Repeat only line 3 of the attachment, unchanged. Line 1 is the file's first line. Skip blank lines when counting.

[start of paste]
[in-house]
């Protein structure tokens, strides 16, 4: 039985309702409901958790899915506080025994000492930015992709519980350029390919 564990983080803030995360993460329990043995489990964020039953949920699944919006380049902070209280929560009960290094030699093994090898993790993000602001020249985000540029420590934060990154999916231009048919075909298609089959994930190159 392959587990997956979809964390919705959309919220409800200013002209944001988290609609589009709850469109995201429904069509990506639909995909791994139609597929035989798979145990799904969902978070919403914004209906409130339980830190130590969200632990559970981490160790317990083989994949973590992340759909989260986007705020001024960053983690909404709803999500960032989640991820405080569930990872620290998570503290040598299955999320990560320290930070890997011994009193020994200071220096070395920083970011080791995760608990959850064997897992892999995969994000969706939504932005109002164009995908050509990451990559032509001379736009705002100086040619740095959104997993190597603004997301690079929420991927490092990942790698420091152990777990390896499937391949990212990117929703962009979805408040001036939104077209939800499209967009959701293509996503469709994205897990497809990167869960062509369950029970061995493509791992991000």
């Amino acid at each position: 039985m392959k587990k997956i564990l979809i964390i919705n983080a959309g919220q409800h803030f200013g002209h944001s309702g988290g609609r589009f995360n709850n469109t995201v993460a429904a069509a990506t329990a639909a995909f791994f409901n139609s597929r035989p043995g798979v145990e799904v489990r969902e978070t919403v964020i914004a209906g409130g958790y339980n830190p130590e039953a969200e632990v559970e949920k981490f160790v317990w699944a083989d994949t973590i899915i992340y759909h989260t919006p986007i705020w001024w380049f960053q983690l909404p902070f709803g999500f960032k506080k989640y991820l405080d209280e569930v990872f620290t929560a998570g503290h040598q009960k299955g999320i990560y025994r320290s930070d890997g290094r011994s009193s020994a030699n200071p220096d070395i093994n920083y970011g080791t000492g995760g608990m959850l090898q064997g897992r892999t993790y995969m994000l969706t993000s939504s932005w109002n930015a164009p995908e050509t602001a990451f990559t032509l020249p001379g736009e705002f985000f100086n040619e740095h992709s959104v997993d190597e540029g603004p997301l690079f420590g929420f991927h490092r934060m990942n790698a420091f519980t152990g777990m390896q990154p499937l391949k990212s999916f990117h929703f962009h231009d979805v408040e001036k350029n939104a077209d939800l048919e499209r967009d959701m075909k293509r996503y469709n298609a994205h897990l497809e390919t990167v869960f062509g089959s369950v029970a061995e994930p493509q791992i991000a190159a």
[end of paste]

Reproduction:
């Amino acid at each position: 039985m392959k587990k997956i564990l979809i964390i919705n983080a959309g919220q409800h803030f200013g002209h944001s309702g988290g609609r589009f995360n709850n469109t995201v993460a429904a069509a990506t329990a639909a995909f791994f409901n139609s597929r035989p043995g798979v145990e799904v489990r969902e978070t919403v964020i914004a209906g409130g958790y339980n830190p130590e039953a969200e632990v559970e949920k981490f160790v317990w699944a083989d994949t973590i899915i992340y759909h989260t919006p986007i705020w001024w380049f960053q983690l909404p902070f709803g999500f960032k506080k989640y991820l405080d209280e569930v990872f620290t929560a998570g503290h040598q009960k299955g999320i990560y025994r320290s930070d890997g290094r011994s009193s020994a030699n200071p220096d070395i093994n920083y970011g080791t000492g995760g608990m959850l090898q064997g897992r892999t993790y995969m994000l969706t993000s939504s932005w109002n930015a164009p995908e050509t602001a990451f990559t032509l020249p001379g736009e705002f985000f100086n040619e740095h992709s959104v997993d190597e540029g603004p997301l690079f420590g929420f991927h490092r934060m990942n790698a420091f519980t152990g777990m390896q990154p499937l391949k990212s999916f990117h929703f962009h231009d979805v408040e001036k350029n939104a077209d939800l048919e499209r967009d959701m075909k293509r996503y469709n298609a994205h897990l497809e390919t990167v869960f062509g089959s369950v029970a061995e994930p493509q791992i991000a190159a």